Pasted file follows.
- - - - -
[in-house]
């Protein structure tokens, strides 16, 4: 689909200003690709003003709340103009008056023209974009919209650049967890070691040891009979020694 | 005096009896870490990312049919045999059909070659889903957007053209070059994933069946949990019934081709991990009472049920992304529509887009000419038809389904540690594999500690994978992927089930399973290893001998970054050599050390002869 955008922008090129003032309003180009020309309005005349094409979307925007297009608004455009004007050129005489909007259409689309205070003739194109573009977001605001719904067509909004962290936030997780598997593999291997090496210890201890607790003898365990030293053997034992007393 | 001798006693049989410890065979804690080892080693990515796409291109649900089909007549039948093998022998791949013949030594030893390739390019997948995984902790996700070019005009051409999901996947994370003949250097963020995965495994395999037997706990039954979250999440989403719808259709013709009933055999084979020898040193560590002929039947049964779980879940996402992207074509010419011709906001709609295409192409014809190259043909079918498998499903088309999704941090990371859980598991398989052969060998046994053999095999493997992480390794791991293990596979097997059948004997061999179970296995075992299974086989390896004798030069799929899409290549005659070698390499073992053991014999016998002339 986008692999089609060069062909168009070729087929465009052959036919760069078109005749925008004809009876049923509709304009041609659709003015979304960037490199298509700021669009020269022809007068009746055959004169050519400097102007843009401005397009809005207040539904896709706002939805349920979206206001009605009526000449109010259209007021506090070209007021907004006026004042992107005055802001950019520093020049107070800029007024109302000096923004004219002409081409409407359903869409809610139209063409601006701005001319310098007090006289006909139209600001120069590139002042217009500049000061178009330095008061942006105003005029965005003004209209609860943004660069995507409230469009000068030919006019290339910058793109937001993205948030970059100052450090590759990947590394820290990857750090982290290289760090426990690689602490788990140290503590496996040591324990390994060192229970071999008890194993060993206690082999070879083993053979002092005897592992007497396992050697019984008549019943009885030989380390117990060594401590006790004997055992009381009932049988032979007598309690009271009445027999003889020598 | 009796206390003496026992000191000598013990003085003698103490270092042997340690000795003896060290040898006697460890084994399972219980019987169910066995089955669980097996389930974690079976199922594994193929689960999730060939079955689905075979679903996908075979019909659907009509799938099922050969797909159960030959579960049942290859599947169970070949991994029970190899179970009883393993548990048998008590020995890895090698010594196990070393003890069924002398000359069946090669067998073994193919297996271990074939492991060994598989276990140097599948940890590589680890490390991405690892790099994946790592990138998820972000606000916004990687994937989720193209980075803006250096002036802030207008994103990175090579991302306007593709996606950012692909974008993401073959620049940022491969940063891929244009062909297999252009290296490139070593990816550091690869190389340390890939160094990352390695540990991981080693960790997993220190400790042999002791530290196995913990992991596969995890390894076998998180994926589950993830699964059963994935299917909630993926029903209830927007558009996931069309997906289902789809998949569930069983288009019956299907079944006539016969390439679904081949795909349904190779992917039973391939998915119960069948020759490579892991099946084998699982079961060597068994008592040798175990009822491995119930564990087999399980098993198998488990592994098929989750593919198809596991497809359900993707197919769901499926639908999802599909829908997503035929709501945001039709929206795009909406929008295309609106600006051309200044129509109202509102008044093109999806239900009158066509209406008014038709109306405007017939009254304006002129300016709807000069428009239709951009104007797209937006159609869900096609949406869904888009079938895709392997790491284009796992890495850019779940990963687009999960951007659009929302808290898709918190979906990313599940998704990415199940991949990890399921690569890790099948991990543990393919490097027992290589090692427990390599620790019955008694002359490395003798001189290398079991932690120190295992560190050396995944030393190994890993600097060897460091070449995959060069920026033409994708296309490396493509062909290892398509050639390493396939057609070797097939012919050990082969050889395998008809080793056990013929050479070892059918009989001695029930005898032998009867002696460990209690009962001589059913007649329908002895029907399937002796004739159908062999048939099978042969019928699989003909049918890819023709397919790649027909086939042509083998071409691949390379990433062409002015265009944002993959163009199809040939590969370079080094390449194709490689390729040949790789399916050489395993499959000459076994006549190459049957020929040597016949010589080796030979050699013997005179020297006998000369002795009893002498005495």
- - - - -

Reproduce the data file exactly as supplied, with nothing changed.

[in-house]
């Protein structure tokens, strides 16, 4: 689909200003690709003003709340103009008056023209974009919209650049967890070691040891009979020694 | 005096009896870490990312049919045999059909070659889903957007053209070059994933069946949990019934081709991990009472049920992304529509887009000419038809389904540690594999500690994978992927089930399973290893001998970054050599050390002869 955008922008090129003032309003180009020309309005005349094409979307925007297009608004455009004007050129005489909007259409689309205070003739194109573009977001605001719904067509909004962290936030997780598997593999291997090496210890201890607790003898365990030293053997034992007393 | 001798006693049989410890065979804690080892080693990515796409291109649900089909007549039948093998022998791949013949030594030893390739390019997948995984902790996700070019005009051409999901996947994370003949250097963020995965495994395999037997706990039954979250999440989403719808259709013709009933055999084979020898040193560590002929039947049964779980879940996402992207074509010419011709906001709609295409192409014809190259043909079918498998499903088309999704941090990371859980598991398989052969060998046994053999095999493997992480390794791991293990596979097997059948004997061999179970296995075992299974086989390896004798030069799929899409290549005659070698390499073992053991014999016998002339 986008692999089609060069062909168009070729087929465009052959036919760069078109005749925008004809009876049923509709304009041609659709003015979304960037490199298509700021669009020269022809007068009746055959004169050519400097102007843009401005397009809005207040539904896709706002939805349920979206206001009605009526000449109010259209007021506090070209007021907004006026004042992107005055802001950019520093020049107070800029007024109302000096923004004219002409081409409407359903869409809610139209063409601006701005001319310098007090006289006909139209600001120069590139002042217009500049000061178009330095008061942006105003005029965005003004209209609860943004660069995507409230469009000068030919006019290339910058793109937001993205948030970059100052450090590759990947590394820290990857750090982290290289760090426990690689602490788990140290503590496996040591324990390994060192229970071999008890194993060993206690082999070879083993053979002092005897592992007497396992050697019984008549019943009885030989380390117990060594401590006790004997055992009381009932049988032979007598309690009271009445027999003889020598 | 009796206390003496026992000191000598013990003085003698103490270092042997340690000795003896060290040898006697460890084994399972219980019987169910066995089955669980097996389930974690079976199922594994193929689960999730060939079955689905075979679903996908075979019909659907009509799938099922050969797909159960030959579960049942290859599947169970070949991994029970190899179970009883393993548990048998008590020995890895090698010594196990070393003890069924002398000359069946090669067998073994193919297996271990074939492991060994598989276990140097599948940890590589680890490390991405690892790099994946790592990138998820972000606000916004990687994937989720193209980075803006250096002036802030207008994103990175090579991302306007593709996606950012692909974008993401073959620049940022491969940063891929244009062909297999252009290296490139070593990816550091690869190389340390890939160094990352390695540990991981080693960790997993220190400790042999002791530290196995913990992991596969995890390894076998998180994926589950993830699964059963994935299917909630993926029903209830927007558009996931069309997906289902789809998949569930069983288009019956299907079944006539016969390439679904081949795909349904190779992917039973391939998915119960069948020759490579892991099946084998699982079961060597068994008592040798175990009822491995119930564990087999399980098993198998488990592994098929989750593919198809596991497809359900993707197919769901499926639908999802599909829908997503035929709501945001039709929206795009909406929008295309609106600006051309200044129509109202509102008044093109999806239900009158066509209406008014038709109306405007017939009254304006002129300016709807000069428009239709951009104007797209937006159609869900096609949406869904888009079938895709392997790491284009796992890495850019779940990963687009999960951007659009929302808290898709918190979906990313599940998704990415199940991949990890399921690569890790099948991990543990393919490097027992290589090692427990390599620790019955008694002359490395003798001189290398079991932690120190295992560190050396995944030393190994890993600097060897460091070449995959060069920026033409994708296309490396493509062909290892398509050639390493396939057609070797097939012919050990082969050889395998008809080793056990013929050479070892059918009989001695029930005898032998009867002696460990209690009962001589059913007649329908002895029907399937002796004739159908062999048939099978042969019928699989003909049918890819023709397919790649027909086939042509083998071409691949390379990433062409002015265009944002993959163009199809040939590969370079080094390449194709490689390729040949790789399916050489395993499959000459076994006549190459049957020929040597016949010589080796030979050699013997005179020297006998000369002795009893002498005495």